Why did Ian Nepomniachtchi get a replay for the castling issue in the 2019 WFRCC vs Wesley So, but Wesley So didn't get a replay for the castling issue in the 2022 WFRCC vs Nepo?

I mean I know the cases are different:

  1. Nepo knew the rules but didn't know how to implement the castling given the rook was occupying the square that the king was supposed to be in.
  2. Wesley So didn't know the rules.

But I want to know exactly why the difference implies the results: Nepo gets a replay, while Wesley So doesn't? They both didn't know something and would've done otherwise had they known.

1 Answer 1


Nepo knew the rules but didn't know how to implement the castling given the rook was occupying the square that the king was supposed to be in.

According to this article, that is simply not what happened (according to the arbiters, after Nepo appealed the initial ruling).

What happened was the following:

  1. Nepo wants to castle kingside, so the king needs to go to g1.
  2. The rook randomly started on g1 (and is still there).
  3. Nepo moved the rook out of the way in order to move the king to g1.
  4. So did not object to this maneuver, but an arbiter spotted it and told Nepo to move the rook.
  5. He did so, and then appealed the decision, saying it was impossible to move the king first.
  6. The arbiters reviewed the video and determined that he had clearly intended to castle, so the ruling was erroneous. They then ordered the game replayed.

The FIDE Chess960 rules, under "Guidelines II," state that the "game is played in the same way as regular chess" after the pieces have been set up, and characterize the Chess960 castling rules as an "interpretation" of the orthodox chess rules. So we can look at the orthodox chess rules to see how the arbiters justified their ruling.

This is what the orthodox rules have to say about touch-move and castling:

4.4 If a player having the move:
4.4.1 touches his/her king and a rook he/she must castle on that side if it is legal to do so
4.4.2 deliberately touches a rook and then his/her king he/she is not allowed to castle on that side on that move and the situation shall be governed by Article 4.3.1 [i.e. the player must move the rook if possible].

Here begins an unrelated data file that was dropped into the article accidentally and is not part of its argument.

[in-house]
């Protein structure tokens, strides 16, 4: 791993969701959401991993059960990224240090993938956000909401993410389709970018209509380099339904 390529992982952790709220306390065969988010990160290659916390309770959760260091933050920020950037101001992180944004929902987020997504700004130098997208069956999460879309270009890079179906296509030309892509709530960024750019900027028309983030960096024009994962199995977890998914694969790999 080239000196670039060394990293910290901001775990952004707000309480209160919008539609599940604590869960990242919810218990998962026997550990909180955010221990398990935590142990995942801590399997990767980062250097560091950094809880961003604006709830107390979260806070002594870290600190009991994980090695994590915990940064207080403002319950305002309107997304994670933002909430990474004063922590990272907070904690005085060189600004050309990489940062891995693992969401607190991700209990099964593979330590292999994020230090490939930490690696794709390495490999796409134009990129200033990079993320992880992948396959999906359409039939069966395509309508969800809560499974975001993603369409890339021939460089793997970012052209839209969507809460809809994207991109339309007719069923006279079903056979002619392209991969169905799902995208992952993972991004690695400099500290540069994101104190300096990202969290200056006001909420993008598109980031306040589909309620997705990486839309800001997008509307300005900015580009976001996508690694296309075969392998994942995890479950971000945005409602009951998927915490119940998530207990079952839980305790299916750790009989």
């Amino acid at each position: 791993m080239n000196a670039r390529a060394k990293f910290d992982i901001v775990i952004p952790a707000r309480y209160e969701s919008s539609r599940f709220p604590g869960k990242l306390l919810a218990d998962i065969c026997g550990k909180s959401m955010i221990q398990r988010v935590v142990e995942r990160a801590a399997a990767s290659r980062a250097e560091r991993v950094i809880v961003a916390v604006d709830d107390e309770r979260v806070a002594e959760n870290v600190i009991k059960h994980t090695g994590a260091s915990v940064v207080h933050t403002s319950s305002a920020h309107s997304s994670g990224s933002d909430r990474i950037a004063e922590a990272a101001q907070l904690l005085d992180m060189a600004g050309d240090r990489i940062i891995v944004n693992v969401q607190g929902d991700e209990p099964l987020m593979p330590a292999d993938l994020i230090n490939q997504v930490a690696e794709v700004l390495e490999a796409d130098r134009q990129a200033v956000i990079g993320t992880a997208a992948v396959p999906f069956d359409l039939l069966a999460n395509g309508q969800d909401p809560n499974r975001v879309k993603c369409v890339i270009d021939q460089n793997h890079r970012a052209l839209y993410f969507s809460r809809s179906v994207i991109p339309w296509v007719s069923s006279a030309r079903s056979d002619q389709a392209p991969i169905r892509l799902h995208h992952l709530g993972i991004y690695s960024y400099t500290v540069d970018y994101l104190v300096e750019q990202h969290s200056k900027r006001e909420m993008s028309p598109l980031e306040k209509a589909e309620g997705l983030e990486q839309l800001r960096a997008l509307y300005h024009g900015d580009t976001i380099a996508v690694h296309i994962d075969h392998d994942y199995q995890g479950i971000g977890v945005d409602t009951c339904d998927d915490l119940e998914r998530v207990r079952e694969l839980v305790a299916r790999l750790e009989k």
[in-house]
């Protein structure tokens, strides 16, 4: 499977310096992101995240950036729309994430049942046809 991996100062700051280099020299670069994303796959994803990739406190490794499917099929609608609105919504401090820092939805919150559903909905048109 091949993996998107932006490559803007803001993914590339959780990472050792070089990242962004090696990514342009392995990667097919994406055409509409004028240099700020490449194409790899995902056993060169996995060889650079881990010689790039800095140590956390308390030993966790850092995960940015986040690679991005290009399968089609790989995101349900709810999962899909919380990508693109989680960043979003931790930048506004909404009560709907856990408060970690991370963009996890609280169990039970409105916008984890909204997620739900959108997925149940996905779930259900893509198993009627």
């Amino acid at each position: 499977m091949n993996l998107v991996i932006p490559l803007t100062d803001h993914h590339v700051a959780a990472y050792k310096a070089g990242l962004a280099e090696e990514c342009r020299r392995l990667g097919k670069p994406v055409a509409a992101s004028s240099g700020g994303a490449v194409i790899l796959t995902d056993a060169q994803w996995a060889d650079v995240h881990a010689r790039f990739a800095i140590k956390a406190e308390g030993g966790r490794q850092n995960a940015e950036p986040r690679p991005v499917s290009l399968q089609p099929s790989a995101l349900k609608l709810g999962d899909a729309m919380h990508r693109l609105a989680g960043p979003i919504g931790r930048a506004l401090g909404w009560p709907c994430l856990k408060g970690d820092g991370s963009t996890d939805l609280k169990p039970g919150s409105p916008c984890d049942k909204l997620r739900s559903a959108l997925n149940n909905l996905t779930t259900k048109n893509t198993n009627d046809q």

4.4.3 intending to castle, touches the king and then a rook, but castling with this rook is illegal, the player must make another legal move with his/her king (which may include castling with the other rook). If the king has no legal move, the player is free to make any legal move.

If Nepo touched the king first, or if he touched the king and rook at approximately the same time, then this scenario would fall under 4.4.1, and in fact Nepo would be required to castle. 4.4.2 only applies if the player "deliberately" touches the rook first. Presumably, if Nepo had done so, he would have lost the appeal.

The Chess960 rules do recommend that players take certain precautions when castling:

When castling on a physical board with a human player, it is recommended that the king be moved outside the playing surface next to his/her final position, the rook then be moved from its starting position to its final position, and then the king be placed on his final square.

[...] To avoid any misunderstanding, it may be useful to state "I am about to castle" before castling.

But these are just suggestions. Players are not required to follow them.

Meanwhile, what happened in 2022 was much more straightforward: Wesley played a move under the mistaken belief that he would be able to castle out of check. By the time the arbiters explained to him that this was not legal, So's move and Nepo's reply had already been made. A move does not become invalid merely because its player misunderstood the rules, even if the player's misunderstanding causes them to blunder. You can tell the arbiter that you (e.g.) "didn't know about en passant" until you're blue in the face, but they're not going to void your game on that basis.

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